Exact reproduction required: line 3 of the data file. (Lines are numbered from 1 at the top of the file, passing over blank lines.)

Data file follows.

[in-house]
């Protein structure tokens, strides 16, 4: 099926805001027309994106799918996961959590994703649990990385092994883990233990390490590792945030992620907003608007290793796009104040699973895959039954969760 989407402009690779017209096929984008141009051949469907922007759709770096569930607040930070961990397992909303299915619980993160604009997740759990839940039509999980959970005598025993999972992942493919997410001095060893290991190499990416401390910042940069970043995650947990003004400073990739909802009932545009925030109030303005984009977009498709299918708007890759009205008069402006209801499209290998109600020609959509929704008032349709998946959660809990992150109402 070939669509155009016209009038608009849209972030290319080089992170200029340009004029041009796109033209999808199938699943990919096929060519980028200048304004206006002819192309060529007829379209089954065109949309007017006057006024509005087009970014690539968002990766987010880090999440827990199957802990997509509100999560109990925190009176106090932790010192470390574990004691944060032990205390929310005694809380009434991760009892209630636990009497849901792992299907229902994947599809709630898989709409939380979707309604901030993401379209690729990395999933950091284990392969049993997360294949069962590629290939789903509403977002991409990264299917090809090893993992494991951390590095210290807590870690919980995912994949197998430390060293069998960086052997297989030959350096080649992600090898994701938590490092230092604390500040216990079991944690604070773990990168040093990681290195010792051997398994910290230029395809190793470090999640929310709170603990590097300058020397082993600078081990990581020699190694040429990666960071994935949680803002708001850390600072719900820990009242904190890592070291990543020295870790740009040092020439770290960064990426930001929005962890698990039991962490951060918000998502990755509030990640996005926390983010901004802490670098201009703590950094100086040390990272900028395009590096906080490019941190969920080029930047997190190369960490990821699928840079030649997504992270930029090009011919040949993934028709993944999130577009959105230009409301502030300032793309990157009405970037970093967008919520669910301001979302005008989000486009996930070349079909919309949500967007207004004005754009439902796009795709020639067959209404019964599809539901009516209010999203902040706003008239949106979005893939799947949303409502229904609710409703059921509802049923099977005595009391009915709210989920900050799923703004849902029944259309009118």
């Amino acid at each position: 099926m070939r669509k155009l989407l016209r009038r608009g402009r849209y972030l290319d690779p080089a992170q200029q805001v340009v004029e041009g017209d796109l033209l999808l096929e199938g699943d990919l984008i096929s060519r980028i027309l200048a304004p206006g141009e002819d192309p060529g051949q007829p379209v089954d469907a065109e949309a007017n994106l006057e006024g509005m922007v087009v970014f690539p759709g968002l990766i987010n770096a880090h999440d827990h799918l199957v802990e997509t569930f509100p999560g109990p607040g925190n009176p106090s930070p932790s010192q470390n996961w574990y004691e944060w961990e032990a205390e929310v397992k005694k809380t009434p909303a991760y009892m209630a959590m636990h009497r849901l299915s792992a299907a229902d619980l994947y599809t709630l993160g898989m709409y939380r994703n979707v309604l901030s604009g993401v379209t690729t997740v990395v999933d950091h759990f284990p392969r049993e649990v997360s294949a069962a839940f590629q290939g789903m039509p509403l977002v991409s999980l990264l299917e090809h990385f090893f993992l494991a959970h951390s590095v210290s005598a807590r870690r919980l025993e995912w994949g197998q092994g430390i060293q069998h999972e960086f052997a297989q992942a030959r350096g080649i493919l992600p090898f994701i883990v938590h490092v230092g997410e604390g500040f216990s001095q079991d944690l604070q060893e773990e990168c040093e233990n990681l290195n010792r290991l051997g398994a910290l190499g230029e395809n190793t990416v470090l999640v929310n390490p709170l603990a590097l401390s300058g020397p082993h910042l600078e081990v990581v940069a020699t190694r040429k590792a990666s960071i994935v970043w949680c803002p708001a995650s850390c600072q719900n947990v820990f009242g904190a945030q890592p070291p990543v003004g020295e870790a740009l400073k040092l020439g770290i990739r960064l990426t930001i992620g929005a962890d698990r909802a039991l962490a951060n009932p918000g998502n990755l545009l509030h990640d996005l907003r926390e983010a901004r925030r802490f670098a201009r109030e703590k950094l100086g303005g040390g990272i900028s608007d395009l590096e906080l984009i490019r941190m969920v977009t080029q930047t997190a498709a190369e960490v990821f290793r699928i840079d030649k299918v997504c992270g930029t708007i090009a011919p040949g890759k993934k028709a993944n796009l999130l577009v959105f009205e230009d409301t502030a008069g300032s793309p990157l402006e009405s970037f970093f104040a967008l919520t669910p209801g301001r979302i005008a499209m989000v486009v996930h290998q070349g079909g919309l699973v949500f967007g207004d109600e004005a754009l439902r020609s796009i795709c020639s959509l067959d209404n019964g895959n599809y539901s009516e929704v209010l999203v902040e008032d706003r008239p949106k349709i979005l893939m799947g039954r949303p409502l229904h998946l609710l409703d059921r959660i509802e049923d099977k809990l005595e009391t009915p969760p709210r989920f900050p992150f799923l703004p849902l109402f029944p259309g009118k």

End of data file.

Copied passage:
């Amino acid at each position: 099926m070939r669509k155009l989407l016209r009038r608009g402009r849209y972030l290319d690779p080089a992170q200029q805001v340009v004029e041009g017209d796109l033209l999808l096929e199938g699943d990919l984008i096929s060519r980028i027309l200048a304004p206006g141009e002819d192309p060529g051949q007829p379209v089954d469907a065109e949309a007017n994106l006057e006024g509005m922007v087009v970014f690539p759709g968002l990766i987010n770096a880090h999440d827990h799918l199957v802990e997509t569930f509100p999560g109990p607040g925190n009176p106090s930070p932790s010192q470390n996961w574990y004691e944060w961990e032990a205390e929310v397992k005694k809380t009434p909303a991760y009892m209630a959590m636990h009497r849901l299915s792992a299907a229902d619980l994947y599809t709630l993160g898989m709409y939380r994703n979707v309604l901030s604009g993401v379209t690729t997740v990395v999933d950091h759990f284990p392969r049993e649990v997360s294949a069962a839940f590629q290939g789903m039509p509403l977002v991409s999980l990264l299917e090809h990385f090893f993992l494991a959970h951390s590095v210290s005598a807590r870690r919980l025993e995912w994949g197998q092994g430390i060293q069998h999972e960086f052997a297989q992942a030959r350096g080649i493919l992600p090898f994701i883990v938590h490092v230092g997410e604390g500040f216990s001095q079991d944690l604070q060893e773990e990168c040093e233990n990681l290195n010792r290991l051997g398994a910290l190499g230029e395809n190793t990416v470090l999640v929310n390490p709170l603990a590097l401390s300058g020397p082993h910042l600078e081990v990581v940069a020699t190694r040429k590792a990666s960071i994935v970043w949680c803002p708001a995650s850390c600072q719900n947990v820990f009242g904190a945030q890592p070291p990543v003004g020295e870790a740009l400073k040092l020439g770290i990739r960064l990426t930001i992620g929005a962890d698990r909802a039991l962490a951060n009932p918000g998502n990755l545009l509030h990640d996005l907003r926390e983010a901004r925030r802490f670098a201009r109030e703590k950094l100086g303005g040390g990272i900028s608007d395009l590096e906080l984009i490019r941190m969920v977009t080029q930047t997190a498709a190369e960490v990821f290793r699928i840079d030649k299918v997504c992270g930029t708007i090009a011919p040949g890759k993934k028709a993944n796009l999130l577009v959105f009205e230009d409301t502030a008069g300032s793309p990157l402006e009405s970037f970093f104040a967008l919520t669910p209801g301001r979302i005008a499209m989000v486009v996930h290998q070349g079909g919309l699973v949500f967007g207004d109600e004005a754009l439902r020609s796009i795709c020639s959509l067959d209404n019964g895959n599809y539901s009516e929704v209010l999203v902040e008032d706003r008239p949106k349709i979005l893939m799947g039954r949303p409502l229904h998946l609710l409703d059921r959660i509802e049923d099977k809990l005595e009391t009915p969760p709210r989920f900050p992150f799923l703004p849902l109402f029944p259309g009118k």